The University of Wisconsin men’s soccer team came into this regular season with what were certainly high expectations following a surprisingly successful end to their 2018 season.
With a team full of youth in 2018, the opening games of the regular season saw some definite growing pains come to the surface.
The Badgers began the year by losing four of their opening seven games. In three of those games they failed to score a single goal.
Despite this slow start through seven games, the Badgers quickly got to work turning things around as they won the following three games in a row. These wins included two shutout wins against both Marquette and Michigan State.
The Badgers would then go on to achieve a final regular season record of 9-5-2, with a 5-2 record in the Big Ten to match.
This hard-fought season came on the backs of raw talent that worked its way through the early season woes of inexperience.
The two top scorers for the Badgers in 2018 were Andrew Akindele and Noah Melick, both freshman at the time.
Out of the top five scorers, only one, then senior Isaac Schlenker, departed from the team at the conclusion of last season.
Furthermore, team star and now captain Noah Leibold returned following a landmark season as a midfield leader for the Badgers.
Despite his impressive statistical performance last season, head coach John Trask had even more praise for the skills that weren’t quite as easy to point to on a stat sheet. The Badger Herald interviewed Trask last year.
“[Most fans] don’t realize how good he is, because he makes tactical decisions and is a proven winner who is comfortable in the spotlight,” said Trask.
All signs pointed to a clearly improving Badger team. A slow start to the season turned into rampant success late in the year, young talent led the team in scoring and key players were returning to fulfill a leadership role in the coming season.
Despite all these positive indicators, the Badgers seem to have gotten off to yet another slow start this year. Despite whatever returning talent and leadership they may have, the Badgers haven’t performed to their potential yet.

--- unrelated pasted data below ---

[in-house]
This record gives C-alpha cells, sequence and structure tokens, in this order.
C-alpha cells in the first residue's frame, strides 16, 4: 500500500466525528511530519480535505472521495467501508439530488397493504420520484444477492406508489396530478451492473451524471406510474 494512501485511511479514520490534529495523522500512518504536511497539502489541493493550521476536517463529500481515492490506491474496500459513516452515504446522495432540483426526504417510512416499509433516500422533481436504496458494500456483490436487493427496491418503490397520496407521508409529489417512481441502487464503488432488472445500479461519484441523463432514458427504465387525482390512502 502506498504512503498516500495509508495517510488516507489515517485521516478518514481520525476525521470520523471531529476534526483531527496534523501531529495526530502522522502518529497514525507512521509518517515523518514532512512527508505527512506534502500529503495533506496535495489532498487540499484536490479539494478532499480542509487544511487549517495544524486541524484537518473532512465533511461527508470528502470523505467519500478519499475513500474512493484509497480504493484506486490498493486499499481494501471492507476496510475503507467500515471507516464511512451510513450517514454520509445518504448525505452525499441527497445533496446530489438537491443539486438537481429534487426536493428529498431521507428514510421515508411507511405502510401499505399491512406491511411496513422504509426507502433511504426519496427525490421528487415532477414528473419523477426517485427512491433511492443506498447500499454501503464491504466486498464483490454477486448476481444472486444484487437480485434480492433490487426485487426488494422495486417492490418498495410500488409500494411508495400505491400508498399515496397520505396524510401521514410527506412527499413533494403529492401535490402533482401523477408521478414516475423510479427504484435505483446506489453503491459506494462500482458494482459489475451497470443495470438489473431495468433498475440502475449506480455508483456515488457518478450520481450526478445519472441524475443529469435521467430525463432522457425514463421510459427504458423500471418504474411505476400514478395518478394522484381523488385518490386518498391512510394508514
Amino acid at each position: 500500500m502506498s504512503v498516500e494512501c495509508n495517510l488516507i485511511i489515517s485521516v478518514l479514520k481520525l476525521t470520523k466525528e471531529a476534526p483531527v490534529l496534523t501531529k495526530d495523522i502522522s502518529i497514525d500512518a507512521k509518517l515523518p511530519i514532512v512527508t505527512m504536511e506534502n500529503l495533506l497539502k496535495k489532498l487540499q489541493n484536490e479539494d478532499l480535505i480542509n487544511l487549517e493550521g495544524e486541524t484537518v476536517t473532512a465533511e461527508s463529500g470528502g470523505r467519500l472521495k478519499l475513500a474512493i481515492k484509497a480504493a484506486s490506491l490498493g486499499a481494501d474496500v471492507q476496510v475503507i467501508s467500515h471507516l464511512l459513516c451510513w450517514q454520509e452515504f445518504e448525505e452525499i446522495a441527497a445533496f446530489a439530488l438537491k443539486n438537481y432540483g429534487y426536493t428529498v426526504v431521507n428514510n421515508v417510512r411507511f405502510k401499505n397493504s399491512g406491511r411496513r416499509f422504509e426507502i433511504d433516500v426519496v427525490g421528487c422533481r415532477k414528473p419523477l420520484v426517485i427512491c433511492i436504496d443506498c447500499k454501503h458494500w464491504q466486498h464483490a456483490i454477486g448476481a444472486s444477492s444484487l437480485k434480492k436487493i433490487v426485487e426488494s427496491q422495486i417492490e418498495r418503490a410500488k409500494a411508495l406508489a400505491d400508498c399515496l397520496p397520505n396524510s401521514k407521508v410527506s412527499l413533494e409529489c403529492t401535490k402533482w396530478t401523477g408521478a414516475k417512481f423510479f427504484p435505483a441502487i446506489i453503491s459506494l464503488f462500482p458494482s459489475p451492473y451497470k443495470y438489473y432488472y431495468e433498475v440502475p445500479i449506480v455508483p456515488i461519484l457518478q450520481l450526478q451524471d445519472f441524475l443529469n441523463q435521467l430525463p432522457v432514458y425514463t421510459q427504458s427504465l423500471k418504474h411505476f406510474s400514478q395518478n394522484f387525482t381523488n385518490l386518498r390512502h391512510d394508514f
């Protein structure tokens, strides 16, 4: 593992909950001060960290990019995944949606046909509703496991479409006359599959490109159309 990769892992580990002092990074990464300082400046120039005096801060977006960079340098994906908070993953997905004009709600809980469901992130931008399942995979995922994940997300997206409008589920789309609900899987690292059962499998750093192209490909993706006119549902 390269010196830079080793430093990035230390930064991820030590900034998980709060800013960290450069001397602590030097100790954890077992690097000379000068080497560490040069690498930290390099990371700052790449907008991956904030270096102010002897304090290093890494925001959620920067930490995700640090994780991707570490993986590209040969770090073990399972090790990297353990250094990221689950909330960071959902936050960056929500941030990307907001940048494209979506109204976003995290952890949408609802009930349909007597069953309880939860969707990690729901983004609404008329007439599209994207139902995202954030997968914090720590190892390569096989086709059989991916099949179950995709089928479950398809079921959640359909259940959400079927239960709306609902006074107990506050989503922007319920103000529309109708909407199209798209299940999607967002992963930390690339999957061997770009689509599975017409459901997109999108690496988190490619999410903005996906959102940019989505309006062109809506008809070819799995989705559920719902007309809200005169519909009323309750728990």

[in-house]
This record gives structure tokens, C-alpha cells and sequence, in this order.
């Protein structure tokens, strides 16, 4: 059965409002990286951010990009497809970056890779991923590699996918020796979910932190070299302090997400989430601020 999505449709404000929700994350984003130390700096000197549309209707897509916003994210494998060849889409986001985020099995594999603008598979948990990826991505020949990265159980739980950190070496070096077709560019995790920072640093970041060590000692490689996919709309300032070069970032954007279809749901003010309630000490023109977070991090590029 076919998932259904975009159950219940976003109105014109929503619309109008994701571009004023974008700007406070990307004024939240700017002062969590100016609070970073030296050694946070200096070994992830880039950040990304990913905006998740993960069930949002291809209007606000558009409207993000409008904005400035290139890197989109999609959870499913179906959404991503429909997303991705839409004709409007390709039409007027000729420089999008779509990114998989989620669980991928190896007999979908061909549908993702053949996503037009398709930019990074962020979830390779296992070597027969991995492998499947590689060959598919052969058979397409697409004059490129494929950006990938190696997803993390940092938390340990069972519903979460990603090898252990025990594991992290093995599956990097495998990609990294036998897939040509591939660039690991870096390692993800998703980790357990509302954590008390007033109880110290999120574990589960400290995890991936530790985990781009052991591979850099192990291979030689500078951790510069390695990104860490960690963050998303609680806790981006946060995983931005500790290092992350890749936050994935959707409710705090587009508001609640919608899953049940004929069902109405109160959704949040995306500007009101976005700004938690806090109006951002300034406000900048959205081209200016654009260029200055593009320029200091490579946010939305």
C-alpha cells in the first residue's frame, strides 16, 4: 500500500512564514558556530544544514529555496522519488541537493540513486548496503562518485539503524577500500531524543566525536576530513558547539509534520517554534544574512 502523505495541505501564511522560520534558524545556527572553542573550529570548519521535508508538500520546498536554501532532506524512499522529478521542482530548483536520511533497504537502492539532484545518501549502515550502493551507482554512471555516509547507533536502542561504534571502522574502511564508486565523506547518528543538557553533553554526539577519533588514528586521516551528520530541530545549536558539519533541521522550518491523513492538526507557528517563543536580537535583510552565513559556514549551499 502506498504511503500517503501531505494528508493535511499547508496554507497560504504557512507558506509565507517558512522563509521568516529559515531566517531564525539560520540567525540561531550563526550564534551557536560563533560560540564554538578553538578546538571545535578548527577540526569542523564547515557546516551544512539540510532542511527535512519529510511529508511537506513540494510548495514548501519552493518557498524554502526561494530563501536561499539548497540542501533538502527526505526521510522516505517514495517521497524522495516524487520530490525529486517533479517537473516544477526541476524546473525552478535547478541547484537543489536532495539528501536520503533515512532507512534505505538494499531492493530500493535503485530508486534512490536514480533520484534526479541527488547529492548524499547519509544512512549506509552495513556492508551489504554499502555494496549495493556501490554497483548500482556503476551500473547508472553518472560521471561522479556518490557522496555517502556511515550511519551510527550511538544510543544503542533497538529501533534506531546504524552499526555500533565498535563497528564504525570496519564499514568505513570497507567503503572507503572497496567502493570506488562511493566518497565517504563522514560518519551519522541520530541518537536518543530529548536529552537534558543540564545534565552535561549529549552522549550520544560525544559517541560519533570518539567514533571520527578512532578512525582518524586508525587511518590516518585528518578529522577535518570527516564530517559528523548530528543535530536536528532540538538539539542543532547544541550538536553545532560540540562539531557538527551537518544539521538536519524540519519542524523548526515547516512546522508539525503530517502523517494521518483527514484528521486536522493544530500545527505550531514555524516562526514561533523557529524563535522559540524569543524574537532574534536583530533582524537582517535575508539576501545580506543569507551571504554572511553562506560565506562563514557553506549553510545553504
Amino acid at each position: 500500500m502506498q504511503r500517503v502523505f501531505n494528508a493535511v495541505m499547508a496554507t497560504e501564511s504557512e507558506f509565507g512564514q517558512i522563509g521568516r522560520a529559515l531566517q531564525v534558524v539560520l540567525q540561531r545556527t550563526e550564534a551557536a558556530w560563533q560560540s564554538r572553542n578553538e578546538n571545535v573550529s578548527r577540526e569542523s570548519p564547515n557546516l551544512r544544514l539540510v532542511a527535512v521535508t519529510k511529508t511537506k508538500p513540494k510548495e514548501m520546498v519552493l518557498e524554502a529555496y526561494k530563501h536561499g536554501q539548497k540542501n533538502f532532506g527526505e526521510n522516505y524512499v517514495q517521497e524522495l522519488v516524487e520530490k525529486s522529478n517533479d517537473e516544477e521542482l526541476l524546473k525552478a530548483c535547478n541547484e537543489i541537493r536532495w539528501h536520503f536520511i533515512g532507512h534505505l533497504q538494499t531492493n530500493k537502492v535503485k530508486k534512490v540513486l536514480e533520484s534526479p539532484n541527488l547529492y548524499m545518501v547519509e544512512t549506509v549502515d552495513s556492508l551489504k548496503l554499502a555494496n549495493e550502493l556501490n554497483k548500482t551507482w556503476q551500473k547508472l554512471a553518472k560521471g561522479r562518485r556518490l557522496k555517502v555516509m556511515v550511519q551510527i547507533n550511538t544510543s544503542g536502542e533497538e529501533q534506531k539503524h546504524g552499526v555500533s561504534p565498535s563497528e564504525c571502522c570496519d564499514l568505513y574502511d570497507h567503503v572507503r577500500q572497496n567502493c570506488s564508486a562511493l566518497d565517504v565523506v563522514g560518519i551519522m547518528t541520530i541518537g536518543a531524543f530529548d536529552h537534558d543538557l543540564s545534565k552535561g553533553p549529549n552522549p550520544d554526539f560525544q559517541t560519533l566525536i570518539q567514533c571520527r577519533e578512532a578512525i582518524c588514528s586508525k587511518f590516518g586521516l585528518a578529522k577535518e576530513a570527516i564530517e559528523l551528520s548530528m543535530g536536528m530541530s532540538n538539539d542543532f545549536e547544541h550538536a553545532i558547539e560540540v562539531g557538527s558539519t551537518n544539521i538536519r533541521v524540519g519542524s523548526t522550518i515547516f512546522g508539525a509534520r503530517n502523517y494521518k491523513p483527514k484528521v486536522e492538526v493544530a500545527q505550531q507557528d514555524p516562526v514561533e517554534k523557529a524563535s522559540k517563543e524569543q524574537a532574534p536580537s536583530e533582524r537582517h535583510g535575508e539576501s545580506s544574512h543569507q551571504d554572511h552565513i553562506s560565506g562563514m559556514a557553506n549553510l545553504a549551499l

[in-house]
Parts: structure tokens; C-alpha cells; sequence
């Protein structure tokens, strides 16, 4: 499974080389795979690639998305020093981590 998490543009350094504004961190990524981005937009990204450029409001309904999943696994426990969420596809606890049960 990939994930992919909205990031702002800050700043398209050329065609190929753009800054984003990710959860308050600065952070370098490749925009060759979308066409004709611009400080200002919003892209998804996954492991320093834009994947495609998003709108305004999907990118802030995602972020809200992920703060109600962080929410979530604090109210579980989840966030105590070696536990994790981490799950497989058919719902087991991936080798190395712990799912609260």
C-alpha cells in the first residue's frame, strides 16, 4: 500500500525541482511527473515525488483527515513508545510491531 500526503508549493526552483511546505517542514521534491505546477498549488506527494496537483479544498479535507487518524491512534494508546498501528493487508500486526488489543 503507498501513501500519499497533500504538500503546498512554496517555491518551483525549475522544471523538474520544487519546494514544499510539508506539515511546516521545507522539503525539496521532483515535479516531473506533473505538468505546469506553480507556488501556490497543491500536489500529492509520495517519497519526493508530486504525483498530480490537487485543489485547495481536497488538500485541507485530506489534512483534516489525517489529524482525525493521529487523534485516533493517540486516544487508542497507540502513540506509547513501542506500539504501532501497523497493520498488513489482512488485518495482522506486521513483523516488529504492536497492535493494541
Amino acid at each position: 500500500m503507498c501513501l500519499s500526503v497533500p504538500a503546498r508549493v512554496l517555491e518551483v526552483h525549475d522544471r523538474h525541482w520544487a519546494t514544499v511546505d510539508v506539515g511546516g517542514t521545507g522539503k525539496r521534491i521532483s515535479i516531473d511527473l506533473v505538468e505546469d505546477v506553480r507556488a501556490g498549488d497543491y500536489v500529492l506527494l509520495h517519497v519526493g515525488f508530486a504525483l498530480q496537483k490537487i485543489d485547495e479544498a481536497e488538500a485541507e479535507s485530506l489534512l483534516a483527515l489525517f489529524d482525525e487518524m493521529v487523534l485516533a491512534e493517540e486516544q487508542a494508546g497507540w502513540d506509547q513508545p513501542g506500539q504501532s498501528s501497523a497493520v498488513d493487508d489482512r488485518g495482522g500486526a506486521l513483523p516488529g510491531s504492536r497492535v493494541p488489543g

In the four games played so far this season, the Badgers are only 2-2. This record includes a shutout loss to UC Davis at home.
Senior captain Leibold is certainly holding up his end of the deal as he has both played nearly every minute of every game at midfield. Leibold is also one of only four players to have scored a goal for the Badgers this season.
With Leibold doing his job leading the team in the midfield, what gives?
Primarily, the problem seems to be with the Badgers’ attack. Up to this point in the season, their two top scorers of 2018, Akindele and Melick, have attributed little to the team’s score line.
Neither of the two players managed to record a goal in the first four games and only Akindele assisted in the scoring of a goal.
With their two star sophomores failing to produce, the Badgers’ attack slowed to a halt.
If the Badgers are to avoid the pitfalls of last season, namely failing to make the NCAA tournament due to their slow start to the season, they must turn things around offensively.
A fully successful regular season allows for some slip ups late in the season against a strong Big Ten conference its post-season tournament.
Turning their season around now, much as they did last season, still provides the Badgers with the opportunity to make the NCAA tournament if they are able to perform well against Big Ten teams in the regular season and ultimately make an appearance in the Big Ten championship.
Big Ten regular season play does not start until Sept. 27. If the Badgers are to build upon their newly found success from last season, that is the deadline they must meet to re-vamp their attack that has struggled up to this point.
Akindele and Melick, if the team is to improve its current standing, will have to play more influential roles offensively if the Badgers are to break their current pattern of shutout losses in between wins.
Only after that will they be able to return their program to the success it found seemingly out of the blue at the end of 2018.